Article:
9. This potentially raises issues of compatibility with the right to be free of inhuman or degrading treatment (ECHR Article 3), the right to respect for private and family life and the home (ECHR Article 8), and the right to adequate housing (ICESC, Article 11(1)). We examined these issues in relation to clause 13 of the Homelessness Bill[9] which excluded certain categories of children, including those guilty of unacceptable (that is anti-social) behaviour, from the duty of local housing authorities to house homeless people with priority needs. In our report, we concluded that it was appropriate to assess the compatibility of housing provision with human rights in the light of the whole range of sources of support for people in need of housing. Taking account of those sources, including the duties of local authorities under the Children Act 1989 and the provisions of the National Assistance Act 1948, we considered that it should be possible to implement the provisions of that earlier Bill in a manner compatible with Convention rights, but we remained concerned about compatibility with other human rights instruments for reasons which do not apply to the current Bill. However, we were particular concerned about the position of children of parents who found themselves homeless as a result of the legislation. We commented--

We recognize that local authorities have duties to provide support for children in need under Part III of the Children Act 1989 ... However, there are circumstances in which adult children of the family, too old to be the subject of duties under the 1989 Act, cohabit with parents. If they occupy accommodation of which one of the parents is the tenant, and that parent behaves in such a way as to be treated as unsuitable to be a tenant of the housing authority, the child's education and social life may be disrupted by homelessness and a need to move to a different area. There is no guarantee that the adult child or other members of the family will be allowed to take over the tenancy from the parent who is deemed to be unsuitable to be a tenant ... [This may] interfere unacceptably with the right to respect for the private life and home ... of adult children and other members of the family to whom no duty is owed under the Children Act 1989. We consider that this should be borne in mind when deciding how to deal with the families of tenants who fall to be treated as unsuitable.[10]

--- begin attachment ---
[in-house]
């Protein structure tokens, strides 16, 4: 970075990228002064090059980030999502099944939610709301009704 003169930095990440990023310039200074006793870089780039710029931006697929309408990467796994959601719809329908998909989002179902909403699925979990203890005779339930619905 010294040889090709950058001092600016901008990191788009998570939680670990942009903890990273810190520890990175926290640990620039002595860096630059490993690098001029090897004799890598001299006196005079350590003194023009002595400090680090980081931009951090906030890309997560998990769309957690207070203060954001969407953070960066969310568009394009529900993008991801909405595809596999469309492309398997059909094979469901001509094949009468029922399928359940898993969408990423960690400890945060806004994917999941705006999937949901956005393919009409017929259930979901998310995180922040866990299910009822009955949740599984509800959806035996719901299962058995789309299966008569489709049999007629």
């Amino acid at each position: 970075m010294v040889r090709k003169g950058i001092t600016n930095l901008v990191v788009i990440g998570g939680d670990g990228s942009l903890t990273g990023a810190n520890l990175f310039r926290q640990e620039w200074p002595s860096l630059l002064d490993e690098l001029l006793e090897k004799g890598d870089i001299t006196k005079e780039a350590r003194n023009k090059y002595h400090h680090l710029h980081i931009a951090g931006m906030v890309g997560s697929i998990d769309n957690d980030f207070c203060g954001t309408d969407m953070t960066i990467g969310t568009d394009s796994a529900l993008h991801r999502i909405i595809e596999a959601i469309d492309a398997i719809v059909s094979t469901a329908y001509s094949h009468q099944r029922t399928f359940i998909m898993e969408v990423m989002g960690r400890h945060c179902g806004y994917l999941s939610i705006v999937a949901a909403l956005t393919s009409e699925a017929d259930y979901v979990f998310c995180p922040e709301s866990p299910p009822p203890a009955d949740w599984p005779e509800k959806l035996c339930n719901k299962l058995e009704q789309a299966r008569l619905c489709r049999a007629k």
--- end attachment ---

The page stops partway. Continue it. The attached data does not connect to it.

10. On 6 March 2002 the Chairman wrote to Mr Field outlining our concerns about his Bill[11] and invited him to comment if he wished to do so. Mr Field responded in a letter dated 14 March 2002.[12]

11. In relation to the risk that withholding housing benefit payments from one person might lead to the eviction of other members of the household, Mr Field drew attention to four considerations-

  The Government could 'take measures to ensure that families were not destitute and that children were taken into care if need be'.

  '[T]he situation on some estates - and increasingly in some areas of private housing - is so serious that the wider interests of society require a measure such as this to be available in the last resort.'

  The power to withhold payment is permissive, not prescriptive.

  The powers would be exercisable only after two previous convictions.

12. These are all relevant considerations in relation to the compatibility of the Bill with the right to respect for private and family life and the home under ECHR Article 8. As Mr Field points out, Article 8(2) provides that it is permissible to interfere with the right as long as the interference is prescribed by law (as this would be), and is necessary in a democratic society (that is as a proportionate response to a pressing social need) to pursue a legitimate aim (in this case to protect the health, rights and freedoms of others). As the Secretary of State would have to take all these matters into account when deciding whether to withhold payment in any particular case, the Bill, as such, cannot be said to be at risk of incompatibility with Article 8.

13. The right not to be subjected to degrading treatment under ECHR Article 3 is absolute. It is not possible, under Article 3, to justify degrading treatment, and the Secretary of State would therefore have to be satisfied, before withholding payment in any case, that all members of the household would have available sufficient housing to avoid their being subjected to degrading treatment through destitution. This would be a necessary condition for making a lawful decision to withhold payment. That being so, the provisions of the Bill do not give rise to a serious risk of incompatibility, although it would be preferable for this to be spelt out on the face of the Bill as an express statutory requirement.